Of course, we also had to watch her mother call her an “emotional anorexic” and Penelope pine for “a shot at a real life” with Hal Cooper for heaven’s sake. How is that even a thing?

Chapter Twenty-Seven: The Hills Have Eyes pushed against what I am willing to accept from this show – which is a lot. I have suspended my disbelief and contorted my good sense in countless ways so that I can stay on board with it. Although I had high hopes for an episode that would drag us out of Riverdale and force our favorite besties together, it didn’t quite meet the mark.

Of course, it did have its high moments, and as a fan, I can’t in good faith end this piece without a list of all the things it did right.

  • Chic. This dude is creepy AF. The opening montage of his aggressive aggravation of Betty is inspired. He eats cereal like a savage, routinely crowds Betty’s personal space and boundaries, and drinks straight from the communal juice carton. He’s a maniac, for sure. His thinly veiled threat to Jughead about keeping silent was just icing on the cartoonishly menacing cake.
  • The friendship between Archie and Jughead. Fans of the comics understand the bond between these two, but the show often glazes over it. The scene in the woods in which Archie and Jughead are just exhaling a little together is one of the best.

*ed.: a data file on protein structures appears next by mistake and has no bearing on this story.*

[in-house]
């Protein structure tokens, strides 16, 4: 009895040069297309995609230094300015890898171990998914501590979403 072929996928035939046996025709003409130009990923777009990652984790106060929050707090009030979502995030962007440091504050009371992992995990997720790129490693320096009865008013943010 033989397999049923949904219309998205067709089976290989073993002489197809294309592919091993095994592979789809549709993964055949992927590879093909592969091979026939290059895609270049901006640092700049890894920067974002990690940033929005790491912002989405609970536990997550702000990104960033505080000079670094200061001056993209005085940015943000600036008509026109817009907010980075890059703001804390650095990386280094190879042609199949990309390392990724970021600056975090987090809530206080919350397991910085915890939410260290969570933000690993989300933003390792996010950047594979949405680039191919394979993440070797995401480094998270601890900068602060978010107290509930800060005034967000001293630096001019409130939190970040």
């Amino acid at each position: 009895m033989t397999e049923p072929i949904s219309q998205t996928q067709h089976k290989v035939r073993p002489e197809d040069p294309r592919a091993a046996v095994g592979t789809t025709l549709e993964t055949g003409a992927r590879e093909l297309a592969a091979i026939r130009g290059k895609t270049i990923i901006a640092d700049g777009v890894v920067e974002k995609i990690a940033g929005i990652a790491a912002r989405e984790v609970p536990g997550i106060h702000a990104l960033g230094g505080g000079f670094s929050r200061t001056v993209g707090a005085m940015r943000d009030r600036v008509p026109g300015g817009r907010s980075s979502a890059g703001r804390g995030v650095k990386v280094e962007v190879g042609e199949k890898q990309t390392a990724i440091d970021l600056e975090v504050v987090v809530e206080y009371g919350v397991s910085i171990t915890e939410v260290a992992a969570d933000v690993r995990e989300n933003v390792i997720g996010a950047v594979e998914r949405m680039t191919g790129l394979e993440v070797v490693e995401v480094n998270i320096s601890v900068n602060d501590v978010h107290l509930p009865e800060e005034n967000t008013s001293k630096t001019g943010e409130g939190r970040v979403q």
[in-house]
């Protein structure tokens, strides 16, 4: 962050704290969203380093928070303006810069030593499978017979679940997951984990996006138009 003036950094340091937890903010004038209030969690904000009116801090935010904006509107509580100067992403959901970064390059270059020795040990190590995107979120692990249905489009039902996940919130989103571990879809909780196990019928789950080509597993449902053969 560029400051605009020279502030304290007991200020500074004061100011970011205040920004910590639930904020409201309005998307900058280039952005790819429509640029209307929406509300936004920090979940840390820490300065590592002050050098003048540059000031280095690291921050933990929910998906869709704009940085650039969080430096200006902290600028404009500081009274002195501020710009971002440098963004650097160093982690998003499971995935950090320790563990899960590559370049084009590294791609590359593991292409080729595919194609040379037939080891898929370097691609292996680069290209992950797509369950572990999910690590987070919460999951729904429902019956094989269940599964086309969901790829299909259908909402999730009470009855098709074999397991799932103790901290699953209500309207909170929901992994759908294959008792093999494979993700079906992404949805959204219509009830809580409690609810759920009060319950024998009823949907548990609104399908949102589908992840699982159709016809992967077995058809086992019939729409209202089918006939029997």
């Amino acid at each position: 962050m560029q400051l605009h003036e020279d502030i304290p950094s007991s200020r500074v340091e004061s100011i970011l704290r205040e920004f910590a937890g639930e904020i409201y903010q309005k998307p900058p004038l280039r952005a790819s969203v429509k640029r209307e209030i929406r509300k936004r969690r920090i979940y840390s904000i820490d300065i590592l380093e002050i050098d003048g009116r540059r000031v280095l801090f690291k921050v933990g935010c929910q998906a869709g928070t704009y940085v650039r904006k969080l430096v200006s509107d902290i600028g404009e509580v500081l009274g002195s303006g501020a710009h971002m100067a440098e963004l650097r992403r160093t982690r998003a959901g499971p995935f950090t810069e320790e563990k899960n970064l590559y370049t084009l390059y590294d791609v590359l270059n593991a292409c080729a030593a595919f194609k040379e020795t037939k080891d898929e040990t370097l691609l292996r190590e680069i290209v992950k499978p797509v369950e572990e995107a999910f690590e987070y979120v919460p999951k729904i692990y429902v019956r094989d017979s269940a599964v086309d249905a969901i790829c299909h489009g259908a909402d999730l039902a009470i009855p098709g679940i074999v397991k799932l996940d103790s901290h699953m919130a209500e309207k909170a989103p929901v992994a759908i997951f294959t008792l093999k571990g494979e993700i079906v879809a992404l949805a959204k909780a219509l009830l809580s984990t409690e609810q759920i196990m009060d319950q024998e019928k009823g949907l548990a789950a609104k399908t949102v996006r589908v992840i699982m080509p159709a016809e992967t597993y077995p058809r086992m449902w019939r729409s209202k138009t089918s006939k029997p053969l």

• Kevin’s barely hidden contempt for Moose and his beard, Midge. He may not have said anything outright annoying, but his sighs and eyerolls told a different story. They have to give Casey Cott more to do.
  • FP. Any scene with FP is fine by me. I enjoy how he completely disregards Jughead’s incessant indignation and serves up practicality and common sense. Stop brooding, long enough, Jughead, and watch how a real Serpent acts.
  • Cheryl comes out. I said it above, but it bears repeating. Cheryl shines in this episode, even though it seems like it’s actively rooting against her. I’m shipping Cheryl and Toni hard. Let’s get working on a couple name for them. Send me your best tries.

Related Story: A fan’s guide to staying in love with Riverdale when it’s really, really hard

We’ve been holding our nose for a while now, but there’s enough to keep it afloat for these last eight episodes. Are you still in love with it? How are you coping with this troublesome run? I need a Riverdale pep talk.